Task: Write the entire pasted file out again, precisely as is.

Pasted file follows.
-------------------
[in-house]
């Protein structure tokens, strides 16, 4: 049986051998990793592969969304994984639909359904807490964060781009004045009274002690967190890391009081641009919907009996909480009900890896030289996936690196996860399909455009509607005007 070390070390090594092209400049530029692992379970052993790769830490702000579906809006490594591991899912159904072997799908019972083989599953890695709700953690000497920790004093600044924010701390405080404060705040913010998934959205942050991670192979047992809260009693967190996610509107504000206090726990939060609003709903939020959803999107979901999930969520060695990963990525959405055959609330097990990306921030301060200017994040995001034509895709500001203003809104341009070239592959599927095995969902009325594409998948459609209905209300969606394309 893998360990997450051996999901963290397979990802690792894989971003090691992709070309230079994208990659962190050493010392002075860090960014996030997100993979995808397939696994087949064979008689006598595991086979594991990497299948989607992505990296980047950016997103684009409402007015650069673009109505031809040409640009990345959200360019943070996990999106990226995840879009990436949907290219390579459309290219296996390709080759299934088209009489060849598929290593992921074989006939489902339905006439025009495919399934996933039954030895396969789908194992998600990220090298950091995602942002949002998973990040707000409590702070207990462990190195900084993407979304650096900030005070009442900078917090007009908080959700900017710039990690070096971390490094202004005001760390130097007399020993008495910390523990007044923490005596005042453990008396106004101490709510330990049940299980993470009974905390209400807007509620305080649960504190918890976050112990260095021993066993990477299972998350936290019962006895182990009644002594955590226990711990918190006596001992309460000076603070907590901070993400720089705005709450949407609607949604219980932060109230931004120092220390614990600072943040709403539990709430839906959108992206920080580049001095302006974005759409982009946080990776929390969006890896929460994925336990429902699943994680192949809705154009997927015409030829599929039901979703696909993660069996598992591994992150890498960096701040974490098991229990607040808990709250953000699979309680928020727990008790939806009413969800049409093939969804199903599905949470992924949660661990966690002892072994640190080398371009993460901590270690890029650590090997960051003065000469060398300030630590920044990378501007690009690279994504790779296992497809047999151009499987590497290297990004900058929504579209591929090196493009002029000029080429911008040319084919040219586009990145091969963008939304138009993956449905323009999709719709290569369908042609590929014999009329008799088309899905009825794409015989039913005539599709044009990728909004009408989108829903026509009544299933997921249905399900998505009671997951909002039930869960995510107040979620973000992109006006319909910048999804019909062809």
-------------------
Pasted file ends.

[in-house]
């Protein structure tokens, strides 16, 4: 049986051998990793592969969304994984639909359904807490964060781009004045009274002690967190890391009081641009919907009996909480009900890896030289996936690196996860399909455009509607005007 070390070390090594092209400049530029692992379970052993790769830490702000579906809006490594591991899912159904072997799908019972083989599953890695709700953690000497920790004093600044924010701390405080404060705040913010998934959205942050991670192979047992809260009693967190996610509107504000206090726990939060609003709903939020959803999107979901999930969520060695990963990525959405055959609330097990990306921030301060200017994040995001034509895709500001203003809104341009070239592959599927095995969902009325594409998948459609209905209300969606394309 893998360990997450051996999901963290397979990802690792894989971003090691992709070309230079994208990659962190050493010392002075860090960014996030997100993979995808397939696994087949064979008689006598595991086979594991990497299948989607992505990296980047950016997103684009409402007015650069673009109505031809040409640009990345959200360019943070996990999106990226995840879009990436949907290219390579459309290219296996390709080759299934088209009489060849598929290593992921074989006939489902339905006439025009495919399934996933039954030895396969789908194992998600990220090298950091995602942002949002998973990040707000409590702070207990462990190195900084993407979304650096900030005070009442900078917090007009908080959700900017710039990690070096971390490094202004005001760390130097007399020993008495910390523990007044923490005596005042453990008396106004101490709510330990049940299980993470009974905390209400807007509620305080649960504190918890976050112990260095021993066993990477299972998350936290019962006895182990009644002594955590226990711990918190006596001992309460000076603070907590901070993400720089705005709450949407609607949604219980932060109230931004120092220390614990600072943040709403539990709430839906959108992206920080580049001095302006974005759409982009946080990776929390969006890896929460994925336990429902699943994680192949809705154009997927015409030829599929039901979703696909993660069996598992591994992150890498960096701040974490098991229990607040808990709250953000699979309680928020727990008790939806009413969800049409093939969804199903599905949470992924949660661990966690002892072994640190080398371009993460901590270690890029650590090997960051003065000469060398300030630590920044990378501007690009690279994504790779296992497809047999151009499987590497290297990004900058929504579209591929090196493009002029000029080429911008040319084919040219586009990145091969963008939304138009993956449905323009999709719709290569369908042609590929014999009329008799088309899905009825794409015989039913005539599709044009990728909004009408989108829903026509009544299933997921249905399900998505009671997951909002039930869960995510107040979620973000992109006006319909910048999804019909062809």